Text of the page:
M-Sport: Private sales of cars key to 2022 WRC entry

M-Sport won't commit to next-gen WRC cars unless they can run privately at all levels


M-Sport managing director Malcolm Wilson has insisted he won’t sign up to the 2022 World Rally Championship regulations until he has confirmation that the new-specification Rally1 car can compete at all levels.

The much-vaunted 2017 World Rally Car represented the biggest change in the sport’s history, delivering the highest speeds ever but also reserving the cars for the WRC’s upper echelons only. That policy must be reversed if M-Sport is to sign up to 2022.

“For me and for M-Sport, it’s very, very simple,” Wilson told DirtFish. “We have to have cast-iron guarantees that these [2022] cars can be purchased and driven in any championship around the world.

“We’re talking national championships, [FIA] regional rally championships, the whole lot. That’s the only way I can make the economics of this thing nearly stand up.

“Before 2017, we were selling between eight and 14 World Rally Cars every year. When we started 2017, that fell off a cliff. The last few years have been very, very difficult for us financially and, put plainly, we simply cannot continue in that fashion. And we won’t.”

FIA rally director Yves Matton has outlined plans to have all teams signed up to the 2022 season before the end of next month. Wilson is happy to conform to that timescale, providing he has confirmation of a return to the ubiquitous use of the world’s first hybrid Rally1 car.

Esapekka Lappi M-Sport Ford Rally Sweden WRC 2020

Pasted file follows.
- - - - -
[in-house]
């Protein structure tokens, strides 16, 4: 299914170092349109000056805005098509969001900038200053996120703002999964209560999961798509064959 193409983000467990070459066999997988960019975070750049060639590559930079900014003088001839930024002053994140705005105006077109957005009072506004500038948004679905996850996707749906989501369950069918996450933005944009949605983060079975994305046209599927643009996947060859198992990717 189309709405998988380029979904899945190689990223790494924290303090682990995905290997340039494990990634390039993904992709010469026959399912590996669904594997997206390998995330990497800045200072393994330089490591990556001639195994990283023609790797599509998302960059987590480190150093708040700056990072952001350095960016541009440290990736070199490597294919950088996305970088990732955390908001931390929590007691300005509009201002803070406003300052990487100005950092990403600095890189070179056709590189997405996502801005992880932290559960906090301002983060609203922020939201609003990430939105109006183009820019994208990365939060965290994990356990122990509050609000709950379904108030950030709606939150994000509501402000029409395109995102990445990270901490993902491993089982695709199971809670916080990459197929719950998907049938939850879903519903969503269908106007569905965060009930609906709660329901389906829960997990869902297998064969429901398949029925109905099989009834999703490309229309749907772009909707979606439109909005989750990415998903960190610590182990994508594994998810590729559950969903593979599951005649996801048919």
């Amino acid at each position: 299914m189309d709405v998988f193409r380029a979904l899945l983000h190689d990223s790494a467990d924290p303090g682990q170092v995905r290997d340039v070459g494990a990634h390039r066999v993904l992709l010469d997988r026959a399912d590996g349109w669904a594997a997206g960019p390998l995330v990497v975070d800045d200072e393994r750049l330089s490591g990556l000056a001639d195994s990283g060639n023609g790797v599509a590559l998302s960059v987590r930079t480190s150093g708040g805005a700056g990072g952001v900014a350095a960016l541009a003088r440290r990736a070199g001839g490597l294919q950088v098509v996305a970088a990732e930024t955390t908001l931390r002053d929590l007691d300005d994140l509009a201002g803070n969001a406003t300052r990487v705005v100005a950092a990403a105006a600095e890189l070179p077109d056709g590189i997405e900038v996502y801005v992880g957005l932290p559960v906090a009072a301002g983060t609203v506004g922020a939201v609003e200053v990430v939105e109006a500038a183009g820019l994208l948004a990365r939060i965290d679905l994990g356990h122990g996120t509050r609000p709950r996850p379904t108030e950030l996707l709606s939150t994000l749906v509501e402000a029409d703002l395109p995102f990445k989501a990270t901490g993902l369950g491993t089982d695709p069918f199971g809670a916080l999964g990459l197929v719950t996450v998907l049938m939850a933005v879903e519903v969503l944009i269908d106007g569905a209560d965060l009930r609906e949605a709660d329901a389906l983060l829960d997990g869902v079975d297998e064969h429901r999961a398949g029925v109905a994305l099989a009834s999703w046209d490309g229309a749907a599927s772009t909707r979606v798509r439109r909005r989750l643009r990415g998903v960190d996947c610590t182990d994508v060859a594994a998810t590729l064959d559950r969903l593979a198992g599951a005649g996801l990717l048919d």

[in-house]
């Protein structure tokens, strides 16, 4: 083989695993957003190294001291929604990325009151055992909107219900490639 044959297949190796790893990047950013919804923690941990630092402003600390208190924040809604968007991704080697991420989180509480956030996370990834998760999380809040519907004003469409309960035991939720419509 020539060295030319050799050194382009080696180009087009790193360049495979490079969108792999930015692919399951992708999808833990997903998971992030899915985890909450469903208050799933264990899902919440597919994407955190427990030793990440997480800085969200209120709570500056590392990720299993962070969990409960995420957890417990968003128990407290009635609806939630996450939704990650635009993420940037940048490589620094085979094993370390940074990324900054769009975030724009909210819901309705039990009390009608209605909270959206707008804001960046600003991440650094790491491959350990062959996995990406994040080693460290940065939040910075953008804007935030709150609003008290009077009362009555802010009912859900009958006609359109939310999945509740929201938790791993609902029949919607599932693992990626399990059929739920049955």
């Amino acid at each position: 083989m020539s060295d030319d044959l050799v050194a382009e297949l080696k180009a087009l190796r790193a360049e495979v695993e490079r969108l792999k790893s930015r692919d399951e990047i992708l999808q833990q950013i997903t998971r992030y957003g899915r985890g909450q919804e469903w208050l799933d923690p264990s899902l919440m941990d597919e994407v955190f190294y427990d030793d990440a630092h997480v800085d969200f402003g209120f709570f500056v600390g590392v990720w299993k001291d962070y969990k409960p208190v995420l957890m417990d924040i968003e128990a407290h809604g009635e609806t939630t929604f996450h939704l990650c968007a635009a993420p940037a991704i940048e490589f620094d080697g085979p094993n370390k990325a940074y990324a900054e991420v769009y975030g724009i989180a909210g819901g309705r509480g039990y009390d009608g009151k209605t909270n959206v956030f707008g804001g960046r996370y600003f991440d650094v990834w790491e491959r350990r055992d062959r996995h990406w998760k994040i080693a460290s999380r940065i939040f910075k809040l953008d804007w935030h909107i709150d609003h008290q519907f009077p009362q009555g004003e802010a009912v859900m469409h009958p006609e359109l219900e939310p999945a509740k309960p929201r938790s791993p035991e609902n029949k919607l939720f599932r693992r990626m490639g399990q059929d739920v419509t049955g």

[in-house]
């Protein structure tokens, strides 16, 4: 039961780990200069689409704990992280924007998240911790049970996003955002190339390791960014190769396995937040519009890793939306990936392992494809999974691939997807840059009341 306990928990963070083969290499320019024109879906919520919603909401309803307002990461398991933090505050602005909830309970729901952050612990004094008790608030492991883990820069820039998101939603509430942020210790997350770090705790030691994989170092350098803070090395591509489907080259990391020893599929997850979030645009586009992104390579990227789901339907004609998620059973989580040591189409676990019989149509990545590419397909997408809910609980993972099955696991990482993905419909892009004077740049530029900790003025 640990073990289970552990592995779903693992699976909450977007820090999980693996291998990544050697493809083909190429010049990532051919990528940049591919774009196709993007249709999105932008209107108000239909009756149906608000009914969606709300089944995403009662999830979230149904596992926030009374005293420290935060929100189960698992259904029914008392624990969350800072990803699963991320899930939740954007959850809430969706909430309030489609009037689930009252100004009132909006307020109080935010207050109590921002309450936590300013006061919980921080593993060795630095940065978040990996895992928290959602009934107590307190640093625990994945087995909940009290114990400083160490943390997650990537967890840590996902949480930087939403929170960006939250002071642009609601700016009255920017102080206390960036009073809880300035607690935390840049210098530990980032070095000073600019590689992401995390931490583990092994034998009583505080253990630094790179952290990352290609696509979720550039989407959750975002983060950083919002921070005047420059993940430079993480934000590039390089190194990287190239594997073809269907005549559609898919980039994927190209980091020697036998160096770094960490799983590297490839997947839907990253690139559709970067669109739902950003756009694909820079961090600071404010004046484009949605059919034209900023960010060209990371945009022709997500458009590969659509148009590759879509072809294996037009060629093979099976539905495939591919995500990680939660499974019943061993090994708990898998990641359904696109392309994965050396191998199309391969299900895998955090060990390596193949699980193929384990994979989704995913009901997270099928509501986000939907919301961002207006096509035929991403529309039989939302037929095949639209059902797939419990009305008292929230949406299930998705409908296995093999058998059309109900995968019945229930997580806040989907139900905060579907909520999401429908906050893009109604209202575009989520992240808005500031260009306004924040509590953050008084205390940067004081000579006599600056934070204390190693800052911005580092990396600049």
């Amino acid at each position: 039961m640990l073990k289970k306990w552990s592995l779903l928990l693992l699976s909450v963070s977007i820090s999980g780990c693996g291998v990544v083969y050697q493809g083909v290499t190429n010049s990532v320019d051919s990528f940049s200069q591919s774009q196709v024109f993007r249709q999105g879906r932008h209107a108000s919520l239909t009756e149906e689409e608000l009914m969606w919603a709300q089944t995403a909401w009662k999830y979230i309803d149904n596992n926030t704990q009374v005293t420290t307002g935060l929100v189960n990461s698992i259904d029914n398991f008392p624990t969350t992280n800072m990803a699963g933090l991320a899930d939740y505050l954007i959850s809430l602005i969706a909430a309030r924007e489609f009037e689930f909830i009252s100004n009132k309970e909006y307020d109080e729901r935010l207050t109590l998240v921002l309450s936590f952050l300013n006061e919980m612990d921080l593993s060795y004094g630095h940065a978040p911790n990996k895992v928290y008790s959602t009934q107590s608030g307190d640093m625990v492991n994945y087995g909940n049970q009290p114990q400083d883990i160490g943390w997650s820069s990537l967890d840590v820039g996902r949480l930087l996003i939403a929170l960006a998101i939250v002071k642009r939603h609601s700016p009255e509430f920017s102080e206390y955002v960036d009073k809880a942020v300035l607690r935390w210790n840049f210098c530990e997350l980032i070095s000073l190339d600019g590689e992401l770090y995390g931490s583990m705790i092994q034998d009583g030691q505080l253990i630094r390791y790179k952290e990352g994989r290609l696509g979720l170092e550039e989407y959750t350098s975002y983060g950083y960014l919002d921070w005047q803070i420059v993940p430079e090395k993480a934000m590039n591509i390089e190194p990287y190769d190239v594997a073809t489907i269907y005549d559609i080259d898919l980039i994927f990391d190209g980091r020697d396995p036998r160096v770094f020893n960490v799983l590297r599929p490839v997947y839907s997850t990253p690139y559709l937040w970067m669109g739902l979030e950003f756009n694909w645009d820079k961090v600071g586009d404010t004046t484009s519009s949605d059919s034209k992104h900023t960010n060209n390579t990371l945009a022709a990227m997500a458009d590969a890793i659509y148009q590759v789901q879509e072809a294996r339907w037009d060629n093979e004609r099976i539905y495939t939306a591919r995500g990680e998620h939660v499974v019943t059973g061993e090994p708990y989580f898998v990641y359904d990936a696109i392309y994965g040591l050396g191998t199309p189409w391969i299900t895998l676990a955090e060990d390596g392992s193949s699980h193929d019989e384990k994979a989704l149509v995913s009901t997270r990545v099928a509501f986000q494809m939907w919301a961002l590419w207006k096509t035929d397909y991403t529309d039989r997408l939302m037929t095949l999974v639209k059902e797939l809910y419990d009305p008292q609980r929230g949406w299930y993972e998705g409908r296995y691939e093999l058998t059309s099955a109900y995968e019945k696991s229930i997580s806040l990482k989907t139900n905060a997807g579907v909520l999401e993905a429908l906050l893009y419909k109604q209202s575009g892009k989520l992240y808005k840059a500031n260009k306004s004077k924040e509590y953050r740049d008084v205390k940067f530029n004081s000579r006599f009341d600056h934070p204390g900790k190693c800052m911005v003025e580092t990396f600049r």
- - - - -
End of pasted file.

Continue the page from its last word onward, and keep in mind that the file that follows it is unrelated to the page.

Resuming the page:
Photo: André Lavadinho

“We’re having to question absolutely everything we’re doing up here right now,” said Wilson, “and the same goes for 2022. That’s the only thing which will make the difference for us regarding our commitment to 2022.”

Asked for clarification on whether privateers would be permitted to buy what’s widely expected to be a 2022-specification Ford-based Rally1 car, Matton explained the thinking behind the new car.

“The new Rally1 car due to launch in 2022 will target three points,” he said.

“The compulsory introduction of hybrid powertrains, a reduction in the initial build costs and, more importantly, the running costs by implementing a lot of the knowledge and experience gained through the Rally2 development and a further positive step in both safety and model range flexibility for manufacturers with the development of the safety cell, tubular chassis concept.

“This will allow private teams and gentleman drivers to access top-level cars and also new manufacturers to join as there is more access to this class than the current generation of WRC car.

“We have seen that private drivers are able to compete in the current WRC cars and we expect that the Rally1 class will mean that there is certainly more potential for private drivers to more regularly challenge.”

M-Sport Ford has a long history of packing out entry lists around the world with its full range of rally cars – a current range that includes the Fiesta R1 through to the Junior WRC-qualifying Fiesta R2 all the way up to the vastly successful Fiesta R5 and current Fiesta WRC.